I read part of Jonathan Wilson-Hartgrove's intro from Jamie Arpin-Ricci's book, The Cost Of Community in our Sunday service to prepare us for the beginning of Advent next Sunday:
In Canada, the day after Christmas is Boxing Day. I’ve read that it’s the largest retail spending day of the year up there (akin to America’s Black Friday, which follows our Thanksgiving feast). Inheritors of the largest economy to ever exist on earth, we North Americans celebrate our holidays on both sides of the border with great demonstrations of abundance—and we come down from our consumption by . . . shopping. If there is any single temptation that North Americans share, it’s the persistent call of One More Thing.
But for Christians, the day after Christmas is a day to remember Stephen the Martyr. Our great celebration of Jesus coming to dwell among us is followed by a solemn reminder of what Jesus actually said about following him—that it leads to a cross in this world. Incarnation is good news not because it offers us a way out of the mess of this world, but because it shows us what God’s love looks like here and now. Jesus’ birth is followed by his death and resurrection, just as the birth of the church is followed by the witness of those who are willing to lay down their lives for the sake of the gospel. And so the good news spreads.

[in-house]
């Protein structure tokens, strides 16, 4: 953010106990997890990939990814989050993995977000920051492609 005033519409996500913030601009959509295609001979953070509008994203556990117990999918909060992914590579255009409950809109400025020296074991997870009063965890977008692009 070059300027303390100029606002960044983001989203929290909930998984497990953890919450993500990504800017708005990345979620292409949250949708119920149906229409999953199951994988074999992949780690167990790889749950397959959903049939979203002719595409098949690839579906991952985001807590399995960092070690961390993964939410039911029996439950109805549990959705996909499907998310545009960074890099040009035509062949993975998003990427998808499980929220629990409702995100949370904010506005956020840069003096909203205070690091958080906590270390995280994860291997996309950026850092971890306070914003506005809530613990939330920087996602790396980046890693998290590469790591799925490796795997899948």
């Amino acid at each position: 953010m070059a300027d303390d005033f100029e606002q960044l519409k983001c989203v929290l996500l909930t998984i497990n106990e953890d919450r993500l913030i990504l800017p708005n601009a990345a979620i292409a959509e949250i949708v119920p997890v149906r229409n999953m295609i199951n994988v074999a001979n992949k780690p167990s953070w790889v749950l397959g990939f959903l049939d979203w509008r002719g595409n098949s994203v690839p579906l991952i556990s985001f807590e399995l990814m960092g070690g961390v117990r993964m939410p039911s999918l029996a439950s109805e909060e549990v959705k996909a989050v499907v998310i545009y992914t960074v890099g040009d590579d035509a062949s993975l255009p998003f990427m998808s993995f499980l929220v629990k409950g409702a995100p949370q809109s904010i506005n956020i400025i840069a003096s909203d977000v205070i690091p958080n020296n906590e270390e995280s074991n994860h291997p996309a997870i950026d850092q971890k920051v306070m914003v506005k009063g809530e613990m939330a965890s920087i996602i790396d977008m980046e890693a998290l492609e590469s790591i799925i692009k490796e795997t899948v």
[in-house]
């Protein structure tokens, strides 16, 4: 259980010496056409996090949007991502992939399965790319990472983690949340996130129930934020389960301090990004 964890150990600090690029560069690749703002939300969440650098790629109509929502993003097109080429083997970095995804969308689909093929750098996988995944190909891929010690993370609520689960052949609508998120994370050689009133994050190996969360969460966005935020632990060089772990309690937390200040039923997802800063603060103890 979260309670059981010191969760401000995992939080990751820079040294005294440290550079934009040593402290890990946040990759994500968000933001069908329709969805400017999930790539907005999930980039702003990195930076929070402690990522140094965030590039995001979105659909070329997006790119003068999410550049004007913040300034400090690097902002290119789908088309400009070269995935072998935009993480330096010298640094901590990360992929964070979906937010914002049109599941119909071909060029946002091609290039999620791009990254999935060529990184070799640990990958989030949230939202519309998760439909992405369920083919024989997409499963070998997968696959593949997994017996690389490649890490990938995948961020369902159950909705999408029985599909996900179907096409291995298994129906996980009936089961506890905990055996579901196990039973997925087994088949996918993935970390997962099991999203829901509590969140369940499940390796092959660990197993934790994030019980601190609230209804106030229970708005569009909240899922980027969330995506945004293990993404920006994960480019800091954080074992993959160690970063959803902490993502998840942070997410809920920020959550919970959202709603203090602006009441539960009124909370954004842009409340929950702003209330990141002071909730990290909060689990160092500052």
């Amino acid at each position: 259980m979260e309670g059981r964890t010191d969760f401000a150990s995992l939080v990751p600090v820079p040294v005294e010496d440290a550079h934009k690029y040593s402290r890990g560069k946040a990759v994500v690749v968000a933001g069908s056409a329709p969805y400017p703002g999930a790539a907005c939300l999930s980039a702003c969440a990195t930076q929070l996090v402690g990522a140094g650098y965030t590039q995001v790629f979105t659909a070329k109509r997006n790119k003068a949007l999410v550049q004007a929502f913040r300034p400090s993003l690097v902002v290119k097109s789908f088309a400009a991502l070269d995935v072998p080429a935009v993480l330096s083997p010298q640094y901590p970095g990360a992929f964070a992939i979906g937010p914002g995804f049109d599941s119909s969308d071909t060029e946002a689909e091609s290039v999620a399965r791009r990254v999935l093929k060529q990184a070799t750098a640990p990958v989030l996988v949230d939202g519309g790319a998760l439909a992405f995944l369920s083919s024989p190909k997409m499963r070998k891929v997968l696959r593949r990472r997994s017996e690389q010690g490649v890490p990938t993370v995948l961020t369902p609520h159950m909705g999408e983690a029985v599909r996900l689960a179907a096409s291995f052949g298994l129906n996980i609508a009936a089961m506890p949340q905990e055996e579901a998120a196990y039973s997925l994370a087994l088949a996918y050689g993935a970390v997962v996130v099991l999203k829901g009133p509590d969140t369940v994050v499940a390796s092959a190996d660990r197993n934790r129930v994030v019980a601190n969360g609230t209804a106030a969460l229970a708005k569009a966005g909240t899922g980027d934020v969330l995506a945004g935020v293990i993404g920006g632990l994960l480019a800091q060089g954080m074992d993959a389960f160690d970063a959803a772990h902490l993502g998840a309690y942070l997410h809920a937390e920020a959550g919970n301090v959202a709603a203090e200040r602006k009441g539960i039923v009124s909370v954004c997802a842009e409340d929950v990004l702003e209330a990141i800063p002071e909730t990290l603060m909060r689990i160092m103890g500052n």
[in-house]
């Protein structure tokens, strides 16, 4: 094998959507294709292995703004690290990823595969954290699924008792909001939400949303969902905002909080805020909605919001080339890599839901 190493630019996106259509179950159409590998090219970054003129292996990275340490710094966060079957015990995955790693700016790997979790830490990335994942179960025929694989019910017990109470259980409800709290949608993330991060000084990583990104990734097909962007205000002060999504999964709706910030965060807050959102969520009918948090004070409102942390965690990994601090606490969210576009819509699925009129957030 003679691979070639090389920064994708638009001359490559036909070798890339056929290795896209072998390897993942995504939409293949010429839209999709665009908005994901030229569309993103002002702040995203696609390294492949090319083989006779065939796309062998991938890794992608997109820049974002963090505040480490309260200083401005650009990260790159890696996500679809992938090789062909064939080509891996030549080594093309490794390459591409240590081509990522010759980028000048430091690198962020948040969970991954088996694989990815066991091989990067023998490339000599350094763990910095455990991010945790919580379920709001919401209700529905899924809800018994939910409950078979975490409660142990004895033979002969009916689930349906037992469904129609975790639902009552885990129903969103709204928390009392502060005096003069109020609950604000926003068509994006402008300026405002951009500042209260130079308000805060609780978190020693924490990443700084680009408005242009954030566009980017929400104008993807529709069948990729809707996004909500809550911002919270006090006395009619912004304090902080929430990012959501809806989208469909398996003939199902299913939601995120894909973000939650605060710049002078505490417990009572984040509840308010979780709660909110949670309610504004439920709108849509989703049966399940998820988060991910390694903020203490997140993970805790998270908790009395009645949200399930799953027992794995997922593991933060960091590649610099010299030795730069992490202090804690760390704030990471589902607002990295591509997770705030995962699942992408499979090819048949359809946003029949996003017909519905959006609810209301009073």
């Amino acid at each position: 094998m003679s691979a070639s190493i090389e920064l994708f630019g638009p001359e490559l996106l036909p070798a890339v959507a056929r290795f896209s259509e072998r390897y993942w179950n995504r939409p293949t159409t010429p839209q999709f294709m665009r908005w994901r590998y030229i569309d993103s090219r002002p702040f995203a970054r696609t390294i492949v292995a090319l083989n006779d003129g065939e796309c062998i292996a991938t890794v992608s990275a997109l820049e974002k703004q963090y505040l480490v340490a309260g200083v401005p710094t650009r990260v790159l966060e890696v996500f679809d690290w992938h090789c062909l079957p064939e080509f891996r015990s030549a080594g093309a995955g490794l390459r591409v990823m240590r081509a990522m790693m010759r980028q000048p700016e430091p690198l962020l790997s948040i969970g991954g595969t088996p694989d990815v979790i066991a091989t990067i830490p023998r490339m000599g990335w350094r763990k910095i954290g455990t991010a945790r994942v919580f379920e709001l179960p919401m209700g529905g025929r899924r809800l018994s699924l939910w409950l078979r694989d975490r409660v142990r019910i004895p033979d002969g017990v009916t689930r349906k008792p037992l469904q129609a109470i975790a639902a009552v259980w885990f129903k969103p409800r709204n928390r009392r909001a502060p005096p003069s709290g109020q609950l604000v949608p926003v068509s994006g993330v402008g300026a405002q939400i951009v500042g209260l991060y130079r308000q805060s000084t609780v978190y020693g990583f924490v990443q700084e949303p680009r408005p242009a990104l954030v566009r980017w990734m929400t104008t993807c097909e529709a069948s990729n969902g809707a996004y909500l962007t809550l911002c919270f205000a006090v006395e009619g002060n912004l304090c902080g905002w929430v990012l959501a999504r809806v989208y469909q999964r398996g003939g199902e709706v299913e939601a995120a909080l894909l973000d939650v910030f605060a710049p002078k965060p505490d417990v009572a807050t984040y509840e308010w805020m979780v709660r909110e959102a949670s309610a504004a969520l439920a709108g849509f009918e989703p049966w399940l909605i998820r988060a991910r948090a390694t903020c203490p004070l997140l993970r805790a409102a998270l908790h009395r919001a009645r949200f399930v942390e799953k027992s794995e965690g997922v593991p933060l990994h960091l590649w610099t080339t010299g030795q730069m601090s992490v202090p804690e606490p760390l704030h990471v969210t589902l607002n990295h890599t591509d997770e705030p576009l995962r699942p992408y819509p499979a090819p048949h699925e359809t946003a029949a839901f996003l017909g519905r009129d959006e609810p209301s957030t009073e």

When we pay attention to the peculiar memory of the church, we hear the echoes of a quiet revolution—the gentle insistence that the way things are is not the way things have to be. Another world is possible; indeed, another world has already begun. We can be part of it now, but it costs nothing less than everything.
That Jesus took on human flesh and moved into the neighborhood means we have seen the way of love lived out. We know what it looks like. In first-century Palestine, it meant that Jesus went to Golgotha. It looked like Stephen praying for his enemies while they threw the stones that would kill him.
But what does it look like to live God’s love in our world today?
What if you’re not a wandering preacher from Galilee, living under Roman occupation?
What if your greatest temptation is the alluring call of One More Thing on the day after you’ve eaten ham and opened presents?
CHRISTMAS CAN (STILL) CHANGE THE WORLD.